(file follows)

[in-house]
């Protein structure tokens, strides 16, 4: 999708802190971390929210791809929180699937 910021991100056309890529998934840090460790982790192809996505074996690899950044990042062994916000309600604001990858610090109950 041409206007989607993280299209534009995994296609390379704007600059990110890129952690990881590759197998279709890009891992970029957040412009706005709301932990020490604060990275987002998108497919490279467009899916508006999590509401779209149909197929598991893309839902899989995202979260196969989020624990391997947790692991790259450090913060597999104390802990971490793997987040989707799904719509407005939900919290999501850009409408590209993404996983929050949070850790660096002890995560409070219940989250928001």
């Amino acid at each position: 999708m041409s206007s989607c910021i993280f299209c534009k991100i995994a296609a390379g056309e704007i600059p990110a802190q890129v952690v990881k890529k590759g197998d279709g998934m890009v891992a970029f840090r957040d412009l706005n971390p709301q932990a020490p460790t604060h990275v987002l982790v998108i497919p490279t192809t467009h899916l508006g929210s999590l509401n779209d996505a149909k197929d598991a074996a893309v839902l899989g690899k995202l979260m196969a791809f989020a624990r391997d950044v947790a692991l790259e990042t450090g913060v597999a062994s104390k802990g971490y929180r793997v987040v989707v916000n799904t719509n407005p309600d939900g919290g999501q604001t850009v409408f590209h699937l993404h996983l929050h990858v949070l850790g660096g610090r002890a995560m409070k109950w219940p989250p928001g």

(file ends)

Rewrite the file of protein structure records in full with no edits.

[in-house]
């Protein structure tokens, strides 16, 4: 999708802190971390929210791809929180699937 910021991100056309890529998934840090460790982790192809996505074996690899950044990042062994916000309600604001990858610090109950 041409206007989607993280299209534009995994296609390379704007600059990110890129952690990881590759197998279709890009891992970029957040412009706005709301932990020490604060990275987002998108497919490279467009899916508006999590509401779209149909197929598991893309839902899989995202979260196969989020624990391997947790692991790259450090913060597999104390802990971490793997987040989707799904719509407005939900919290999501850009409408590209993404996983929050949070850790660096002890995560409070219940989250928001």
């Amino acid at each position: 999708m041409s206007s989607c910021i993280f299209c534009k991100i995994a296609a390379g056309e704007i600059p990110a802190q890129v952690v990881k890529k590759g197998d279709g998934m890009v891992a970029f840090r957040d412009l706005n971390p709301q932990a020490p460790t604060h990275v987002l982790v998108i497919p490279t192809t467009h899916l508006g929210s999590l509401n779209d996505a149909k197929d598991a074996a893309v839902l899989g690899k995202l979260m196969a791809f989020a624990r391997d950044v947790a692991l790259e990042t450090g913060v597999a062994s104390k802990g971490y929180r793997v987040v989707v916000n799904t719509n407005p309600d939900g919290g999501q604001t850009v409408f590209h699937l993404h996983l929050h990858v949070l850790g660096g610090r002890a995560m409070k109950w219940p989250p928001g």